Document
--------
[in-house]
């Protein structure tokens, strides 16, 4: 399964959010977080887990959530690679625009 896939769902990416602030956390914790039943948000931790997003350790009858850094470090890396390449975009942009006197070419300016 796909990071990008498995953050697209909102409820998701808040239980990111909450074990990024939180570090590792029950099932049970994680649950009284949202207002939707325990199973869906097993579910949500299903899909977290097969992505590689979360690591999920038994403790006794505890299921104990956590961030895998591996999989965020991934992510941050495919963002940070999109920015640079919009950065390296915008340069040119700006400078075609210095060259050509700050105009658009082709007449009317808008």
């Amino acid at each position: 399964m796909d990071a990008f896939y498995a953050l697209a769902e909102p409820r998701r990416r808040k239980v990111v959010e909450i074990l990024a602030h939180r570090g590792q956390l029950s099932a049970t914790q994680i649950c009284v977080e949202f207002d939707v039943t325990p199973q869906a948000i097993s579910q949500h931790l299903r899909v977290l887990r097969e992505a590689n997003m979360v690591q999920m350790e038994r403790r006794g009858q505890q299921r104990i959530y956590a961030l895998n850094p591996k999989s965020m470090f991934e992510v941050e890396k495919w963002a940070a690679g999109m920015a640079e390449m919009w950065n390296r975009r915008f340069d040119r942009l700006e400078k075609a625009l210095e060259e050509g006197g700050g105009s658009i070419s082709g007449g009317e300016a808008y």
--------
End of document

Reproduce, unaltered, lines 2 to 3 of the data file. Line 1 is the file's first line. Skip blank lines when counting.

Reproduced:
């Protein structure tokens, strides 16, 4: 399964959010977080887990959530690679625009 896939769902990416602030956390914790039943948000931790997003350790009858850094470090890396390449975009942009006197070419300016 796909990071990008498995953050697209909102409820998701808040239980990111909450074990990024939180570090590792029950099932049970994680649950009284949202207002939707325990199973869906097993579910949500299903899909977290097969992505590689979360690591999920038994403790006794505890299921104990956590961030895998591996999989965020991934992510941050495919963002940070999109920015640079919009950065390296915008340069040119700006400078075609210095060259050509700050105009658009082709007449009317808008």
């Amino acid at each position: 399964m796909d990071a990008f896939y498995a953050l697209a769902e909102p409820r998701r990416r808040k239980v990111v959010e909450i074990l990024a602030h939180r570090g590792q956390l029950s099932a049970t914790q994680i649950c009284v977080e949202f207002d939707v039943t325990p199973q869906a948000i097993s579910q949500h931790l299903r899909v977290l887990r097969e992505a590689n997003m979360v690591q999920m350790e038994r403790r006794g009858q505890q299921r104990i959530y956590a961030l895998n850094p591996k999989s965020m470090f991934e992510v941050e890396k495919w963002a940070a690679g999109m920015a640079e390449m919009w950065n390296r975009r915008f340069d040119r942009l700006e400078k075609a625009l210095e060259e050509g006197g700050g105009s658009i070419s082709g007449g009317e300016a808008y």